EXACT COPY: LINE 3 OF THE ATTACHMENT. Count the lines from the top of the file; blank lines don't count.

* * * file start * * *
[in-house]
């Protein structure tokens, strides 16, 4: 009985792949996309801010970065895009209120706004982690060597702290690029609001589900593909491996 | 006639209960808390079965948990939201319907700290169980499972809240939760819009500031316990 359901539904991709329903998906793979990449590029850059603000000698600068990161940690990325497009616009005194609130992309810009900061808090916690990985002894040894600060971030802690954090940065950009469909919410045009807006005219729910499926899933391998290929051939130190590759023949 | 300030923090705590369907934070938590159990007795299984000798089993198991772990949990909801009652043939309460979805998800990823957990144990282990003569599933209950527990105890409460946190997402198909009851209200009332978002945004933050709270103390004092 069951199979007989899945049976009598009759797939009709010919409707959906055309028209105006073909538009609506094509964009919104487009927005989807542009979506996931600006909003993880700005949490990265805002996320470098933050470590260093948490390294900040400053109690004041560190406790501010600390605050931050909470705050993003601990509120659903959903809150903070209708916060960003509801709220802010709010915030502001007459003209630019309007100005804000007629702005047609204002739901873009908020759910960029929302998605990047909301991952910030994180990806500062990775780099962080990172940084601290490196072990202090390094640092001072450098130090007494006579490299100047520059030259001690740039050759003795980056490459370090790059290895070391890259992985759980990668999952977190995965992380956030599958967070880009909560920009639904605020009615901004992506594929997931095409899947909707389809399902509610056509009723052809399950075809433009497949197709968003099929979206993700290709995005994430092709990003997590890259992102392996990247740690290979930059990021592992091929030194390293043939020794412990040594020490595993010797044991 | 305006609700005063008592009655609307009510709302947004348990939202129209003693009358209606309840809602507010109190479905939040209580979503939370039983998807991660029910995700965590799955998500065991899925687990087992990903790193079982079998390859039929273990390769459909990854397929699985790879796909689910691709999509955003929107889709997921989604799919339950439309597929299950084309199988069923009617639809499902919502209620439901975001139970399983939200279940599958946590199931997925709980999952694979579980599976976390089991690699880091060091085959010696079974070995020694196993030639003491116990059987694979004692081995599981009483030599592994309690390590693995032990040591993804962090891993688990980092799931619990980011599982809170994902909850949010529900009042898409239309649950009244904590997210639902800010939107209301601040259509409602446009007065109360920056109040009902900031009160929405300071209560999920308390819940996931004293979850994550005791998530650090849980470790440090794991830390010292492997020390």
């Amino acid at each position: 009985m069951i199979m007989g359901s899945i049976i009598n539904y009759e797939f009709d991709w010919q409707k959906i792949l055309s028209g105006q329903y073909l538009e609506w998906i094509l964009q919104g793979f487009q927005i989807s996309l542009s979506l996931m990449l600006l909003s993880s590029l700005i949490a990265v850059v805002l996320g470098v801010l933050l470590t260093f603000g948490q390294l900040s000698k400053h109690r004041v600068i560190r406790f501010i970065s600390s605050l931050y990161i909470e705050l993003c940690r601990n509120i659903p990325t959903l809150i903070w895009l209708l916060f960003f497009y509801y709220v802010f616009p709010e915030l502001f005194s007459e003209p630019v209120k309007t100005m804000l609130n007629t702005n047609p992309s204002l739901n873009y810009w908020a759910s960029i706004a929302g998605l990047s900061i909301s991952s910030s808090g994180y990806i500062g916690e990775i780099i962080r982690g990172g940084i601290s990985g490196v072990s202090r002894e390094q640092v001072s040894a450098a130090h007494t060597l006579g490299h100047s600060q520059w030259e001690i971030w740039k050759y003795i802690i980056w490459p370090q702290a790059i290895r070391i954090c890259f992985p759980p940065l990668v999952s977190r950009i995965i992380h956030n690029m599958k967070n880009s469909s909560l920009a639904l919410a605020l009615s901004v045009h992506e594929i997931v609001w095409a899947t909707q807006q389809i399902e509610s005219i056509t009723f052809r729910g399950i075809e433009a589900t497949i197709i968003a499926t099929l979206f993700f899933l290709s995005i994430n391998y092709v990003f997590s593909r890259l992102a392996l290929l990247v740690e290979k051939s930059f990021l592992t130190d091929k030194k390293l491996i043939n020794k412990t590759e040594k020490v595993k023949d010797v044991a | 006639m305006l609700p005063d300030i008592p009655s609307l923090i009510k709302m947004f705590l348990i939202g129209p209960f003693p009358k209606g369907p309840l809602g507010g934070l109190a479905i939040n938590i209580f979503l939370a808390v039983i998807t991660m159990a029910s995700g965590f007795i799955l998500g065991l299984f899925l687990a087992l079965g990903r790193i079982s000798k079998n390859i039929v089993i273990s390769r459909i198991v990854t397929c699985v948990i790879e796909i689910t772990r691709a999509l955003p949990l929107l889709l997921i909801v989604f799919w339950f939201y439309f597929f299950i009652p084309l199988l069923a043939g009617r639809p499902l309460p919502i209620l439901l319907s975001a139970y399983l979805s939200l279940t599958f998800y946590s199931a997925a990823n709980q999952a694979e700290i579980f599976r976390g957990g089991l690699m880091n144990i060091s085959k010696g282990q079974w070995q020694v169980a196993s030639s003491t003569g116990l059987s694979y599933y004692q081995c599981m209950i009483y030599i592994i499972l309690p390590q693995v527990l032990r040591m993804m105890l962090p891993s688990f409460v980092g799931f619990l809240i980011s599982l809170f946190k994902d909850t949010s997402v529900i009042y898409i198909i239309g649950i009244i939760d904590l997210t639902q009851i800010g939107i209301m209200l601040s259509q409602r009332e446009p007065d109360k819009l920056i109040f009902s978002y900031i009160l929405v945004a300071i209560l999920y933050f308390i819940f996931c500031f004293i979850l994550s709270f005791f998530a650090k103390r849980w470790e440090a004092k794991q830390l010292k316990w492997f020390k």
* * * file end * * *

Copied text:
């Amino acid at each position: 009985m069951i199979m007989g359901s899945i049976i009598n539904y009759e797939f009709d991709w010919q409707k959906i792949l055309s028209g105006q329903y073909l538009e609506w998906i094509l964009q919104g793979f487009q927005i989807s996309l542009s979506l996931m990449l600006l909003s993880s590029l700005i949490a990265v850059v805002l996320g470098v801010l933050l470590t260093f603000g948490q390294l900040s000698k400053h109690r004041v600068i560190r406790f501010i970065s600390s605050l931050y990161i909470e705050l993003c940690r601990n509120i659903p990325t959903l809150i903070w895009l209708l916060f960003f497009y509801y709220v802010f616009p709010e915030l502001f005194s007459e003209p630019v209120k309007t100005m804000l609130n007629t702005n047609p992309s204002l739901n873009y810009w908020a759910s960029i706004a929302g998605l990047s900061i909301s991952s910030s808090g994180y990806i500062g916690e990775i780099i962080r982690g990172g940084i601290s990985g490196v072990s202090r002894e390094q640092v001072s040894a450098a130090h007494t060597l006579g490299h100047s600060q520059w030259e001690i971030w740039k050759y003795i802690i980056w490459p370090q702290a790059i290895r070391i954090c890259f992985p759980p940065l990668v999952s977190r950009i995965i992380h956030n690029m599958k967070n880009s469909s909560l920009a639904l919410a605020l009615s901004v045009h992506e594929i997931v609001w095409a899947t909707q807006q389809i399902e509610s005219i056509t009723f052809r729910g399950i075809e433009a589900t497949i197709i968003a499926t099929l979206f993700f899933l290709s995005i994430n391998y092709v990003f997590s593909r890259l992102a392996l290929l990247v740690e290979k051939s930059f990021l592992t130190d091929k030194k390293l491996i043939n020794k412990t590759e040594k020490v595993k023949d010797v044991a | 006639m305006l609700p005063d300030i008592p009655s609307l923090i009510k709302m947004f705590l348990i939202g129209p209960f003693p009358k209606g369907p309840l809602g507010g934070l109190a479905i939040n938590i209580f979503l939370a808390v039983i998807t991660m159990a029910s995700g965590f007795i799955l998500g065991l299984f899925l687990a087992l079965g990903r790193i079982s000798k079998n390859i039929v089993i273990s390769r459909i198991v990854t397929c699985v948990i790879e796909i689910t772990r691709a999509l955003p949990l929107l889709l997921i909801v989604f799919w339950f939201y439309f597929f299950i009652p084309l199988l069923a043939g009617r639809p499902l309460p919502i209620l439901l319907s975001a139970y399983l979805s939200l279940t599958f998800y946590s199931a997925a990823n709980q999952a694979e700290i579980f599976r976390g957990g089991l690699m880091n144990i060091s085959k010696g282990q079974w070995q020694v169980a196993s030639s003491t003569g116990l059987s694979y599933y004692q081995c599981m209950i009483y030599i592994i499972l309690p390590q693995v527990l032990r040591m993804m105890l962090p891993s688990f409460v980092g799931f619990l809240i980011s599982l809170f946190k994902d909850t949010s997402v529900i009042y898409i198909i239309g649950i009244i939760d904590l997210t639902q009851i800010g939107i209301m209200l601040s259509q409602r009332e446009p007065d109360k819009l920056i109040f009902s978002y900031i009160l929405v945004a300071i209560l999920y933050f308390i819940f996931c500031f004293i979850l994550s709270f005791f998530a650090k103390r849980w470790e440090a004092k794991q830390l010292k316990w492997f020390k």